Friday, November 16

Regents approve plan to increase UC resident enrollment by 10,000


On Thursday, the University of California Board of Regents Committees on Finance and Long Range Planning approved an enrollment plan to increase resident enrollment by 10,000 students.  (Arman Sharif/Daily Bruin senior staff)

On Thursday, the University of California Board of Regents Committees on Finance and Long Range Planning approved an enrollment plan to increase resident enrollment by 10,000 students. (Arman Sharif/Daily Bruin senior staff)


Tuition

  • Tuition rates for California students will remain frozen at 2011-2012 levels for the 2015-2016 and 2016-2017 academic years.
  • The plan includes a provision that allows the UC to raise out-of-state tuition by up to 8 percent annually through the 2019-2020 academic year.
Enrollment and financial aid

  • The UC plans to increase resident enrollment by 10,000 students by the academic year 2018-2019.
  • The plan will also increase nonresident enrollment by 1,200 students.
  • According to the plan, the University will eliminate all need-based aid for new out-of state students.
  • It will also enroll 600 more graduate students in the next academic year.

UC Retirement Plan and pension provisions

  • The UC will also allocate one-time funding of $436 million from the state for the University’s retirement program (UCRP).
  • The University will adopt a cap on pensionable income for new UC employees at $117,020 per year, compared to the existing cap of $265,000.

This post was updated on Nov. 19 at 4:55 p.m.

SAN FRANCISCO — The University of California Regents approved an operating budget plan Thursday that will aim to increase resident enrollment in the UC by 10,000 students over the next three years.

According to the operating budget plan for 2016-2017, the University will increase resident enrollment by 5,000 in the 2016-2017 academic year and add another 5,000 students by the 2018-2019 academic year.

The plan includes a provision that allows the UC to raise nonresident tuition by up to 8 percent annually through the 2019-2020 academic year, if tuition rates for California students remain at 2011-12 levels for the 2015-16 and 2016-17 academic years.

UC President Janet Napolitano said at the meeting the plan aims to increase access and educational opportunity for Californians to the University.

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Regent Eloy Ortiz Oakley said at the meeting he was in favor of the enrollment plan, in part because it could help increase diversity at the flagship UC campuses.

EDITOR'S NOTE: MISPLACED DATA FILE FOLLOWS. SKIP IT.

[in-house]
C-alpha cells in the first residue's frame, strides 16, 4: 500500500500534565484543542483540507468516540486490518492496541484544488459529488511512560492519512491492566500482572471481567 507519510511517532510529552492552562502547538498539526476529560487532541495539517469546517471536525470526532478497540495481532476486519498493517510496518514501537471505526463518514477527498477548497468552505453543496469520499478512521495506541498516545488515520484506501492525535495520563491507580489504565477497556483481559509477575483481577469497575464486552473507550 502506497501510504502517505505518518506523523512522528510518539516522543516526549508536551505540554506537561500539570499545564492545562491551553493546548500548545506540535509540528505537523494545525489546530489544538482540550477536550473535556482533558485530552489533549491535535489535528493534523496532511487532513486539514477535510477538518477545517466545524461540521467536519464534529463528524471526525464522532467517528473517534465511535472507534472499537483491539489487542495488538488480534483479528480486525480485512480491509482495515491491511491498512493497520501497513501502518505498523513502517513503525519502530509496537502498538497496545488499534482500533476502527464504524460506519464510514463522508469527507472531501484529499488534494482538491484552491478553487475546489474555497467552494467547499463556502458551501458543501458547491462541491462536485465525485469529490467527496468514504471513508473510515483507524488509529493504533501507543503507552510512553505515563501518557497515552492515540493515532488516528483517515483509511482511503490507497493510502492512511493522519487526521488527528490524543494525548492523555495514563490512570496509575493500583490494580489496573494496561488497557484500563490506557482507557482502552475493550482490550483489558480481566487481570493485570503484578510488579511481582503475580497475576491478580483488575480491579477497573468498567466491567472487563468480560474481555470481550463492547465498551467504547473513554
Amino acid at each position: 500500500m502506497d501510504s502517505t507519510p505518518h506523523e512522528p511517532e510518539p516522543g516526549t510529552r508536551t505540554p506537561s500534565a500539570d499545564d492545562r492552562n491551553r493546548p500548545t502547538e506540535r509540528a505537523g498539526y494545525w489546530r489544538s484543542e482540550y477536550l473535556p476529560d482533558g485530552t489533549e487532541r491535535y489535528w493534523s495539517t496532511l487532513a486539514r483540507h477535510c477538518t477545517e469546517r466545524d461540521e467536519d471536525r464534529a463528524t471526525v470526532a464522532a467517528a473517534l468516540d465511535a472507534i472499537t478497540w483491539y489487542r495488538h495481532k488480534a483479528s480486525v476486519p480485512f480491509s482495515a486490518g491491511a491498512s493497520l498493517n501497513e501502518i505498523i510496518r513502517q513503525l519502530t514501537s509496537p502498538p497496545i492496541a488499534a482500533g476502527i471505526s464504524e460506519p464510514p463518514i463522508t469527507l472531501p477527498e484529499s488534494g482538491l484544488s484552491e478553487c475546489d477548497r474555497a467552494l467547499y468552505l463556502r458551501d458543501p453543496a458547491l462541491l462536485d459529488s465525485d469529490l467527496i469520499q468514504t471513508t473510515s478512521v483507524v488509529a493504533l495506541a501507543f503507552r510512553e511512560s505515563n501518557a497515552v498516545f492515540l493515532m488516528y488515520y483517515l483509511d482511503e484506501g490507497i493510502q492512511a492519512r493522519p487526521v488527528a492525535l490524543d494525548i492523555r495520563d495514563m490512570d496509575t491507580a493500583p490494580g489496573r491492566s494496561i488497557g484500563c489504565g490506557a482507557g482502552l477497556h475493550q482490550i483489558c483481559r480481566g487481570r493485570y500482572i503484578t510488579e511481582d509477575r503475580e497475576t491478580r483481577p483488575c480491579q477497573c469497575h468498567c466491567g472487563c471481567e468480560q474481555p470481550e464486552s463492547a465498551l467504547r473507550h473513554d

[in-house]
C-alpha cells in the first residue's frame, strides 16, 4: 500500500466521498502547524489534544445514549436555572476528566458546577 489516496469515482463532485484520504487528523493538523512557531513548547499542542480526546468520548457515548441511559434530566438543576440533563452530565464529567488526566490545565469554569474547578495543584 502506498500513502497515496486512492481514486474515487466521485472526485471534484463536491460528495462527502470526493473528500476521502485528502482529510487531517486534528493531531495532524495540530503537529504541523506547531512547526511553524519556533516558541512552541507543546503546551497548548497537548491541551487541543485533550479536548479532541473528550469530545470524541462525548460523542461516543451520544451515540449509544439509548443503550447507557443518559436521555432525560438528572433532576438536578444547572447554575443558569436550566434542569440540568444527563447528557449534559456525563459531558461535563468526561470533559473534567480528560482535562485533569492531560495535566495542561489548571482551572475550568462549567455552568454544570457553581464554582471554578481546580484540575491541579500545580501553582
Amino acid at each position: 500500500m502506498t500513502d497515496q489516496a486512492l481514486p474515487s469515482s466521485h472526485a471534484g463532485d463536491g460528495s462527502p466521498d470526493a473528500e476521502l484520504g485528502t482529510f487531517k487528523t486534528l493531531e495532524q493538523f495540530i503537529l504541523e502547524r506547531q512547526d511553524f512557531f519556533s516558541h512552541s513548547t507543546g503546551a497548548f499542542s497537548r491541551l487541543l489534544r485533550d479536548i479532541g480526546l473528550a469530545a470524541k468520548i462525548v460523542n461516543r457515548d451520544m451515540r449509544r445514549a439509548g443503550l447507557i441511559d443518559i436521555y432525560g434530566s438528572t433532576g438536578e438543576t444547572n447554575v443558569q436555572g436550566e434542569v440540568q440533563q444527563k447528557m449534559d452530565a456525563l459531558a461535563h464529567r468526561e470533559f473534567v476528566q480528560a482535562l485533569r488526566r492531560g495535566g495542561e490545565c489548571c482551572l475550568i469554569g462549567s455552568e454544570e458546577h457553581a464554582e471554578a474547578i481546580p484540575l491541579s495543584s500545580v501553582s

“This will provide us an opportunity to find talent in the neighborhoods throughout California and give those students a chance to succeed at the UC,” Oakley said.

Student Regent Avi Oved said at the meeting he thinks the plan may erode the quality of UC education because the UC doesn’t have adequate resources to match the increase in enrollment.

“We cannot look at enrollment in a vacuum,” Oved said. “We have to make sure we have resources to sustain the growth in enrollment.”

Oved added he will vote in favor of the plan, despite his concerns, to show confidence in Napolitano.

Nathan Brostrom, UC chief financial officer, added details of how the increase in enrollment will be divided across campuses have not yet been established, but no campus will be excluded from the increase.

Several regents expressed concern that the student-to-faculty ratio would increase as a result of the enrollment plan.

Debora Obley, interim associate vice president of Energy and Sustainability at University of California Office of the President, said she thinks campus officials will adjust by hiring temporary faculty and lecturers to ensure budgeted ratios are sustained.

Brostrom added about 500 additional UC faculty members will be hired to meet the increase in enrollment.

Contributing reports by Shreya Maskara, Bruin senior staff.

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  • jempin515

    Can someone explain to me why students not from California have to pay more? How is that fair? Punishment for not being native? #whathappenedtoequality

    • Blake Dervish

      California residents pay the highest income tax out of all 50 states, a good portion of which is funneled into our public universities to make them as good as they are. Residents are funding our system, and they should be able to reap the benefits by having higher in-state enrollment and somewhat lower tuition. If you want to talk about equality, add up all the extra income tax California residents pay to fund the school system, and I guarantee you that you’re not at the losing end of this deal, as a non-resident.

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